He has the personality to back up such an imposing presence. There’s a boyish arrogance to him that comes of as cocky, yet he has a certain charisma that is sort of endearing. He walks with a swagger and is not shy to exploit his size. During an interview he told me he was the best Mongolian rapper with the most impressive crew, which includes UB’s best graffiti artist, best tattoo artist, and best beat makers. In fact, two members of his noteworthy crew sat silently sipping tea at a table nearby during our hour-long interview.

The second time I met Gee, he was performing for a televised music award ceremony. I sat with him, another rapper, and the members from folk rock band Jonon, during the 2 hour-long shoot. There were about ten acts (mostly pop bands who lip-synched to recordings of their recent hits) and two emcee’s who interviewed musicians in between acts. Throughout the show, Gee was almost happy to show his boredom by playing video games on his handheld device or loudly laughing at other performers. After Gee and Jonon played their song, Gee was given the top award (something like ‘Musician of the Year’), which he accepted with palatable disinterest.

This is not the way I would ever choose to act at a public event (especially a televised one). Yet, I couldn’t help but feel glad that I was sitting at Gee’s table. Despite his arrogance, or perhaps because of it, I found I was eager to be on his good side. It felt eerily similar to social interactions back in middle school – a period I spent seeking acceptance from people I didn’t actually like.

Gee started rapping in 1998, when he was just barely a teenager. He grew up in Ulaanbaatar’s sprawling Ger District (home to about 2/3 of the city’s population). As the son of a single mother in one of the city’s poorer neighborhoods, Gee says that he needed a way to express himself. He first started writing poetry. But, after acquiring a cassette tape of various rappers (Dr. Dre, Snoop Dogg, and The Sugarhill Gang), he thought he’d try and merge his poetry with beats.

Gee released his first album, ‘Bolovsrolgui Seheetnii Tavigdahgui Iltgel’ (rough translation: ‘An Uneducated Nobleman’s Unreleased Presentation’) in 2005, but it was his appearance in a 2004 song and video called ‘Hood’, by well-known hip-hop group Vanquish, that started turning heads. ‘Hood’ showcases four rappers (and their crews) who each introduce themselves and rap in turn about their neighborhoods in UB. At the time, Gee was the only person rapping about the Ger District, and his pride in his neighborhood and gangsta style made him stand out among Mongolia’s rappers.

When I asked Gee what he likes to rap about in an interview last November, he said that he wants to deliver a message to Mongolia’s youth by focusing on what the community is missing and the malfunction of the government. He says he’s not interested in rapping about “money, women or weed”, but instead says, “Mongol hip-hop should be wise and should tell the people what is right to do.”

But not all of Gee’s songs have a greater message. In our interview, he expressed frustration over the fact that Mongolia’s hip-hop fans mostly like songs about conflicts between rappers. He told me he’s not interested in using his music to fight for superiority with other Mongolian rappers because he’s already the best. Yet, one of Gee’s big hits (86,000 plus views on YouTube), ‘Mongol Rapper’, is 3 minutes and 57 seconds of Gee asserting his rapping superiority over another Mongolian rapper, Tsetse.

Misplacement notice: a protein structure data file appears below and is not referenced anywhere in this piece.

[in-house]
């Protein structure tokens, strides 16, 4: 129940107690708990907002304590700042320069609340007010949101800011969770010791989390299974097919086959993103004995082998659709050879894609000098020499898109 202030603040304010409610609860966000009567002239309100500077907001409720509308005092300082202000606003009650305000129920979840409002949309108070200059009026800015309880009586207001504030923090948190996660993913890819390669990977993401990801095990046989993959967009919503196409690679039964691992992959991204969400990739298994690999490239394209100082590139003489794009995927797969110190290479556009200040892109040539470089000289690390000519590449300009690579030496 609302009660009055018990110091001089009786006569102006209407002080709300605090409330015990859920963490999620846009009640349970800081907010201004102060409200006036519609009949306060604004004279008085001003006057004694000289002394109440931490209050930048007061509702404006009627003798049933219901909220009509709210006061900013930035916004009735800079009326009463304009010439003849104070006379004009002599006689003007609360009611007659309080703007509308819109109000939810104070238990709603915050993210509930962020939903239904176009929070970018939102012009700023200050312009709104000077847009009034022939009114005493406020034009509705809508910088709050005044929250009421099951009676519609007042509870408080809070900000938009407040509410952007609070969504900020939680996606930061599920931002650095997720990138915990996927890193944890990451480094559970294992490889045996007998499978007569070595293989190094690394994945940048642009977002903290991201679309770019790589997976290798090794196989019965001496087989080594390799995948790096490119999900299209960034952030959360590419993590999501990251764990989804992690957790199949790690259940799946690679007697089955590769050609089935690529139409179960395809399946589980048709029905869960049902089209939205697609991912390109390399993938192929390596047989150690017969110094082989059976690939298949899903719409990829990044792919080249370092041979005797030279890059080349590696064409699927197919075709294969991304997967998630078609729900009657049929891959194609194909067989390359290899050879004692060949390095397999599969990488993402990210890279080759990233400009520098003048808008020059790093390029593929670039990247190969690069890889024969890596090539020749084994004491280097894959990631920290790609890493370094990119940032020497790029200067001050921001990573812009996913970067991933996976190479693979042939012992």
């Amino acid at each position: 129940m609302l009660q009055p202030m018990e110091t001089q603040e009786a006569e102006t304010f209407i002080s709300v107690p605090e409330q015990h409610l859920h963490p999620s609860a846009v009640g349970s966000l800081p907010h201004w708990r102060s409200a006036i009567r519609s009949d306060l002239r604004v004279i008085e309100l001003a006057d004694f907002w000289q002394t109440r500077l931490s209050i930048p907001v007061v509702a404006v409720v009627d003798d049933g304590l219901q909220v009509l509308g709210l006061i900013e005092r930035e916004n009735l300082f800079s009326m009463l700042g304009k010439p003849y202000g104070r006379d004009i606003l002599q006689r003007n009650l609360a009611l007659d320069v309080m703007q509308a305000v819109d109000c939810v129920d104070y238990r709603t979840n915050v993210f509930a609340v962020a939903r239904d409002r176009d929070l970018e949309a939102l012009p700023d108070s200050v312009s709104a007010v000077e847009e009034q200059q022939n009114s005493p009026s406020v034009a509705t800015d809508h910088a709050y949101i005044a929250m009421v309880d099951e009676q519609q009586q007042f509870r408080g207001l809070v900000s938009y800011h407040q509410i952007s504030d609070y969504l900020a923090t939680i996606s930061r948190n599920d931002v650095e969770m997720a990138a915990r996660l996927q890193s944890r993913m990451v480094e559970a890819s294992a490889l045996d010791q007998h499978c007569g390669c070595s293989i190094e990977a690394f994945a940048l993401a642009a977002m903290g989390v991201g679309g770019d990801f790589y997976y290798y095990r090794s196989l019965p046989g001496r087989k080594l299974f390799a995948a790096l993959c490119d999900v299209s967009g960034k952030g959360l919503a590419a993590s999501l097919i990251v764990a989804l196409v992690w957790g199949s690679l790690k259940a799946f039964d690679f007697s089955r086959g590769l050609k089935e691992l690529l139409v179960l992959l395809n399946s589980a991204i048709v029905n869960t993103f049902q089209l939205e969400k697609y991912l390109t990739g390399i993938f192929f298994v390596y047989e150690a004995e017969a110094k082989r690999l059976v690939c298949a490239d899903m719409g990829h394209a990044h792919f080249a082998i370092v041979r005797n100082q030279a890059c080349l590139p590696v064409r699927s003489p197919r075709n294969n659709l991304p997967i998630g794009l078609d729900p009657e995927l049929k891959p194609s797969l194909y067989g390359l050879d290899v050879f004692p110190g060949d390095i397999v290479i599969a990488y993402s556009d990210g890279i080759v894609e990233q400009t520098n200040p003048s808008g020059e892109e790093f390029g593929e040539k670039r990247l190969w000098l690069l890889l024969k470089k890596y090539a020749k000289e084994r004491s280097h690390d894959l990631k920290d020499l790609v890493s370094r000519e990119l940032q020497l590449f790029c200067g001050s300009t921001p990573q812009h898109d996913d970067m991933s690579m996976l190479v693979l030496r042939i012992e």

Gee is outspoken to say the least. He identifies as an individual performer, not part of a larger artistic community, and has a, ‘I do what I want’ mentality. While talking about coming from the Ger District, he said, ‘Everyone is the same, no more no less’. In another meeting, he asked me what part of the U.S. I was from. When I told him Minnesota he looked at me and said that he ‘hated that place’. He explained that during a layover in the Minneapolis – St. Paul airport he felt that people were treating him poorly because he’s Asian. I said that it might have had more to do with his tattoos and shaved head. Then he said, ‘I hate racism. I’m not racist toward anybody… except the Chinese. I hate the Chinese.’

Gee’s most controversial song is titled ‘Hujaa’, a racial slur referring to Chinese people. It appeared on his most recent album which was a collaborative effort with Jonon called ‘Mongolz’. In it, Gee raps about Mongolian superiority and its future dominance over China. If the lyrics weren’t shocking enough, the corresponding music video certainly will draw your attention. Gee stands in a meat freezer with sheep carcasses dangling from meat hooks all around. He wears a white apron splattered with blood and looks straight into the camera wielding an ax as he sings. It’s creepy, which I’m pretty sure is what he was going for.

The song, understandably, turns the foreigners living in Ulaanbaatar and their Mongolian friends off. It reflects and promotes a rising xenophobic nationalism that is having very real effects on some of UB’s foreign population. For years, Chinese and interracial couples have enjoyed a heightened risk of random assault, but now it seems that all foreigners are being targeted. Not a month has gone by since my arrival in UB when I haven’t heard of a foreigner – sometimes a friend – being randomly assaulted because he or she was not Mongolian.